Do You Know This Man?
I knew him, not so well, some forty years ago…he was a devotee of the Phoenix neon night life, searching for parts of himself he lost along the emotional road from Appalachia: lost in an abusive and disoriented childhood; lost in a flawed and impetuous marriage; lost in the glittering promise of booze and lovely ladies. Yes, I knew him, not so well, as he made all his stumbles along the way, losing not only himself but the connections to family and friends, to the people who loved him.
Yes, of course, I’m the man in the photo, and there’s a lot more to the story…hope you’ll read THE CRACKED MIRROR, Reflections of an Appalachian Son, by Billy Ray Chitwood.
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Excerpts from “The Cracked Mirror…”
In the end, my story must be like so many others, a story of a simple kid who grew up eating emotional soup and spending a lifetime trying to digest it. There are no spectacular or heroic moments. I’ve been in the United States Navy, but I’ve never fought a war—except the one I’ve declared within myself. So I know not the pain of holding a bleeding comrade to my bosom as he or she gasps the final breaths. I know not the anguish of a parent losing a child in an accident, or, in war—unless losing a child to drugs can be comparable. I’ve loved and been in love, but I’ve never stepped far enough from myself to know the true and natural profundity of its happiness and joy. I’ve been born but never died—unless the demon of the past is segmented death. The prospect of dying scares the hell out of me—not so much the prospect itself, but the pitiful legacy that is left behind. I’ve known insecurity and fear, along with self-confidence, loyalty, and pride. There have been the sins, small enough, I hope, to keep me at least somewhere in the thoughts of those I’ve loved. At times I’ve longed for ‘Nepenthe,’ the drug mentioned in ‘The Odyssey’ as a remedy for grief, the potion used by the ancients to induce forgetfulness of pain and sorrow. But, then, without some pain, can the soul truly seek refuge when the long journey is over?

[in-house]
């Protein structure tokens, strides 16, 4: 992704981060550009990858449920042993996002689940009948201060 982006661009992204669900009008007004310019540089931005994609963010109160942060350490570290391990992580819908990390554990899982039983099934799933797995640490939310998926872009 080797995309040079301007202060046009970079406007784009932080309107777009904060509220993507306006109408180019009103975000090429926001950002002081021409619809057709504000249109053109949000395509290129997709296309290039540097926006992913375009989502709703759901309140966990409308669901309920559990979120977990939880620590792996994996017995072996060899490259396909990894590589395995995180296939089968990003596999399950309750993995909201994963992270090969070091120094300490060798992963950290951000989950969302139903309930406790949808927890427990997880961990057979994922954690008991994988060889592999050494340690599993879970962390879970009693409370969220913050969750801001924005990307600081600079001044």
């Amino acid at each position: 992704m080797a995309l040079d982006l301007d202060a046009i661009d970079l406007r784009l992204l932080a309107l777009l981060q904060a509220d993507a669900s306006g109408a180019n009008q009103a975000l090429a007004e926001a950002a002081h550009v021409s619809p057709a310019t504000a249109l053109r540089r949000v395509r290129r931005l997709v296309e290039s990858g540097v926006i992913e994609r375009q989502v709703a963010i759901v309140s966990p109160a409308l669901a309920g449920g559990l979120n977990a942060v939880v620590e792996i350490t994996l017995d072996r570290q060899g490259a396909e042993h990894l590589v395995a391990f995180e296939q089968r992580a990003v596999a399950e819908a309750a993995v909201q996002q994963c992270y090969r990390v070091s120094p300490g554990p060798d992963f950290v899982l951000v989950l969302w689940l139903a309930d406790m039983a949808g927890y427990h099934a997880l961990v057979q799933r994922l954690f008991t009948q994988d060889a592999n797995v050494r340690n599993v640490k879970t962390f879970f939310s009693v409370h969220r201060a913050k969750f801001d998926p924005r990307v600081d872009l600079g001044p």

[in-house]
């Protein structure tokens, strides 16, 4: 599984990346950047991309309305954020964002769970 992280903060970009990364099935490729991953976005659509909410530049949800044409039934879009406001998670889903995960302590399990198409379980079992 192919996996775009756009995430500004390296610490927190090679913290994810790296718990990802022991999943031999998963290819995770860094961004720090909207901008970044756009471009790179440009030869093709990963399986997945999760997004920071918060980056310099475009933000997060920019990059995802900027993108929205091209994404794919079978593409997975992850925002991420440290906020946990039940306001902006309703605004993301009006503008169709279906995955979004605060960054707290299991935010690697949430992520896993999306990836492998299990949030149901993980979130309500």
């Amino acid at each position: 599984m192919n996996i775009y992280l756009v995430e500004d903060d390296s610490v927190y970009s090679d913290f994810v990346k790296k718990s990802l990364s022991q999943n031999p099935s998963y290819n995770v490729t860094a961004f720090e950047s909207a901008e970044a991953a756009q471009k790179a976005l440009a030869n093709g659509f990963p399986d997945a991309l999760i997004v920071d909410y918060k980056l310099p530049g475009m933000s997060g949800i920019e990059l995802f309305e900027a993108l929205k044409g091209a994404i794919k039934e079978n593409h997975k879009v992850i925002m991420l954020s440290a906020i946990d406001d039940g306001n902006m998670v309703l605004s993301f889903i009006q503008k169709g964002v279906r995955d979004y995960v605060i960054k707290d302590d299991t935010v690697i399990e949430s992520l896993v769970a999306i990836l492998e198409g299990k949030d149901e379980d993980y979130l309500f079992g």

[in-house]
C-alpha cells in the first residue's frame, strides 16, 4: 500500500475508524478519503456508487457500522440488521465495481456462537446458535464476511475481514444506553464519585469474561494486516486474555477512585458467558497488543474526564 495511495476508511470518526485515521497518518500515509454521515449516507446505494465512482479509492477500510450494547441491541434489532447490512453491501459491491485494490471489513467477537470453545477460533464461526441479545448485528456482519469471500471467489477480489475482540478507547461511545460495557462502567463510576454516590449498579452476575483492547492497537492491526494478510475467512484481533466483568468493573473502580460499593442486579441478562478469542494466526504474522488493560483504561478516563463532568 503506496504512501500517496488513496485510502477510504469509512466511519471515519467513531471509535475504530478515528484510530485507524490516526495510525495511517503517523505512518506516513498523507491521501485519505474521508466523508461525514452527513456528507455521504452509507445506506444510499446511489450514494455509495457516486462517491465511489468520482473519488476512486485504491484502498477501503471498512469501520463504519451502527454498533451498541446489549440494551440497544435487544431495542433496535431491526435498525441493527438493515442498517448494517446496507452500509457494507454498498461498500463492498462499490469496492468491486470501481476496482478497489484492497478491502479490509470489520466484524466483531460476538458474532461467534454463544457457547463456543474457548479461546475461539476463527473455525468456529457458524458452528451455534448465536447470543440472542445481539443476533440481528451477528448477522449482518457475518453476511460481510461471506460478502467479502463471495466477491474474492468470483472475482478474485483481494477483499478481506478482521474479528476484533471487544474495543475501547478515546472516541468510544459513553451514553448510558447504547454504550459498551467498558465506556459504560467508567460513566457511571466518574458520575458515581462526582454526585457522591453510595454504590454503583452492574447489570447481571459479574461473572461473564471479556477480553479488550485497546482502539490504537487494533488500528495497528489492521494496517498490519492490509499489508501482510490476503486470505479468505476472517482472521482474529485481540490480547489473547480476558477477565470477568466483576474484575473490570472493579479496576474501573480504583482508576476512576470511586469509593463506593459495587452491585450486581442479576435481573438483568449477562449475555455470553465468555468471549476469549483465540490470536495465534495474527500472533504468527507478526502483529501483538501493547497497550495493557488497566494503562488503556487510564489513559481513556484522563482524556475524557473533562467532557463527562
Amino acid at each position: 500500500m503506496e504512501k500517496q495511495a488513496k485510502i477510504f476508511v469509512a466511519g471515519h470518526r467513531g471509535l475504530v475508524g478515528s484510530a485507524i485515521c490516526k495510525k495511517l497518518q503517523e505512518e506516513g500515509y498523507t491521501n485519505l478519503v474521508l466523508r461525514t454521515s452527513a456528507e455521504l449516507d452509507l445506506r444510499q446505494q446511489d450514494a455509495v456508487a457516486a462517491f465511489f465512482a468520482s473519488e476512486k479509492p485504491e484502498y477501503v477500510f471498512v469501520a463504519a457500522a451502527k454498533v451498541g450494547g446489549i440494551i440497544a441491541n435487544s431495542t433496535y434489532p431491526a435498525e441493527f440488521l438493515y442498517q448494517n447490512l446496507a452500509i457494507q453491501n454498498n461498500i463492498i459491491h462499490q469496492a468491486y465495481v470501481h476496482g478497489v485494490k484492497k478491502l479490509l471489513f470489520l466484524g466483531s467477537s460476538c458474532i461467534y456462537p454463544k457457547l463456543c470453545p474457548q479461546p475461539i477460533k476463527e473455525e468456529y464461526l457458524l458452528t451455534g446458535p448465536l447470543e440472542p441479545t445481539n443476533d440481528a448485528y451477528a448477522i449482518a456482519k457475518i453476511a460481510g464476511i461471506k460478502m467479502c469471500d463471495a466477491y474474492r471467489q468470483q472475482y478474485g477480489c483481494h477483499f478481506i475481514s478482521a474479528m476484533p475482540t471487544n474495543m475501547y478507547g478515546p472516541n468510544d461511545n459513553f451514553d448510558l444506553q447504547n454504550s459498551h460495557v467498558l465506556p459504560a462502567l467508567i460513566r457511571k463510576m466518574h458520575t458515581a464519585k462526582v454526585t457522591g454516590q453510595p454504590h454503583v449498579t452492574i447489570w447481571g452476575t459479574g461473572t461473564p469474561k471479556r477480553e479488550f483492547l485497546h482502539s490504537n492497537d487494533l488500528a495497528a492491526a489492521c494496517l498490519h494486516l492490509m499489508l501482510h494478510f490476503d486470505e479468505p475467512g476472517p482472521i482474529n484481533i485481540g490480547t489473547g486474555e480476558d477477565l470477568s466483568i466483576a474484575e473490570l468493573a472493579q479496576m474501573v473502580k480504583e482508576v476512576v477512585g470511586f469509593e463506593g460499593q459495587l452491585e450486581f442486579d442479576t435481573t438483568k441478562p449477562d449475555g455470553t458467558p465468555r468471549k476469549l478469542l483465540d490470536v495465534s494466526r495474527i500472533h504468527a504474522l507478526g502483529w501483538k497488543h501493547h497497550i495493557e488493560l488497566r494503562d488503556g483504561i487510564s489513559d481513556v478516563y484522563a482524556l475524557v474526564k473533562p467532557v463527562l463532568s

The jail cell brought back sobriety and a stark reality. Sitting on a hard dirty ‘bed thing’ in the dimly lit, tiny barred enclosure, the demon thoughts came and possessed me. My world was disintegrating around me! The claustrophobic cell was my coffin of contriteness, a veritable symbol of my languishing life. There again was the ‘dark closet’ feeling within me, an anxious and suffocating hell! Grabbing at the bars I pitifully called out to the jailer, but no one came. Within the limited space I paced, stopped at the ugly stained wall, splayed my body against it, and tapped my forehead against its roughness. The jailer eventually came. He showed me a smile of compassion and told me that morning would come soon; then, I would be arraigned. The fitful night would pass.
It is Time that wears down the acts and deeds of man into something forgettable, mundane, heroic, noble, historical, and unforgettable. It is Time that leads us warily toward the greatest secret of all: That which lies beyond the dark veil!
“…There are men like you in the world, Prentice, through whatever kind of intervention, divine or otherwise, who must make us cry and laugh, who record for us the stirrings of the soul which we might otherwise never know.”
Okay, here I am today, crooked bow tie and all, no longer chasing those windmills, still trying to figure out this ‘one foot in front of the other’ thing. There are times when it seems I’m pretty close to figuring out this grand production, but those times are little teaser moments to stir something in the soul…sort of like a dreaded visit to a doctor or dentist, getting the car repaired – feels great when you find out the blood pressure is normal (thanks to a little round pill), the teeth cleaning and exam present no new cavities, and the car now carries no shameful dent.
All in all, the rolling bluegrass hills of Kentucky, a good wife, an aging, lovable cat, great daughters and sons, have given me happiness and joy. The past still gets in my way at times in inscrutable ways…a misty longing for something valuable I’ve left behind. I’ve never abandoned my faith, though fragile it might be, and there are many more good days than bad,
With all this said, I’m still writing, still searching…guess that only stops when mortal time gives up on me…
Billy Ray Chitwood – May 22, 2015
If you like books of mystery, suspense, action, romance, many of which are inspired by true events, please visit my website at http://billyraychitwood.weebly.com – after a short bio, just scroll down the ‘home’ page to preview the books.
http://twitter.com/brchitwood – (@brchitwood)
2 thoughts on “Do You Know This Man?”
Yes, I know that man! You resembled Lee Majors back in the day, Billy. Have a wonderful Memorial Day!
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Happy Memorial Day, Sweet Lady! Lee Majors, huh? Thanks for the compliment. ♥♥♥